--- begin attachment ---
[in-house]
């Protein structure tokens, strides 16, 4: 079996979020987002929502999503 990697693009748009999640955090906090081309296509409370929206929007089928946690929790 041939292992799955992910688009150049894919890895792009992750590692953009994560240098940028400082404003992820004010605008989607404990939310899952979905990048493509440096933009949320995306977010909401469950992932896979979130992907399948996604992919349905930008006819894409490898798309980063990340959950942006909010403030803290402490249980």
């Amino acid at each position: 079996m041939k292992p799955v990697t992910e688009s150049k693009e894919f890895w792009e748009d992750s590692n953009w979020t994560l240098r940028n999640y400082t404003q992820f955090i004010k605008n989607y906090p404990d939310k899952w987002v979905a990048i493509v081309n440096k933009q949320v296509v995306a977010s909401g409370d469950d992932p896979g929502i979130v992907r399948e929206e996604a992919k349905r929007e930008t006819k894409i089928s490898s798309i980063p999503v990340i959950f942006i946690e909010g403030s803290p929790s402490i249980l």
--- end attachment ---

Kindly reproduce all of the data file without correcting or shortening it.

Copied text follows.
[in-house]
């Protein structure tokens, strides 16, 4: 079996979020987002929502999503 990697693009748009999640955090906090081309296509409370929206929007089928946690929790 041939292992799955992910688009150049894919890895792009992750590692953009994560240098940028400082404003992820004010605008989607404990939310899952979905990048493509440096933009949320995306977010909401469950992932896979979130992907399948996604992919349905930008006819894409490898798309980063990340959950942006909010403030803290402490249980």
């Amino acid at each position: 079996m041939k292992p799955v990697t992910e688009s150049k693009e894919f890895w792009e748009d992750s590692n953009w979020t994560l240098r940028n999640y400082t404003q992820f955090i004010k605008n989607y906090p404990d939310k899952w987002v979905a990048i493509v081309n440096k933009q949320v296509v995306a977010s909401g409370d469950d992932p896979g929502i979130v992907r399948e929206e996604a992919k349905r929007e930008t006819k894409i089928s490898s798309i980063p999503v990340i959950f942006i946690e909010g403030s803290p929790s402490i249980l």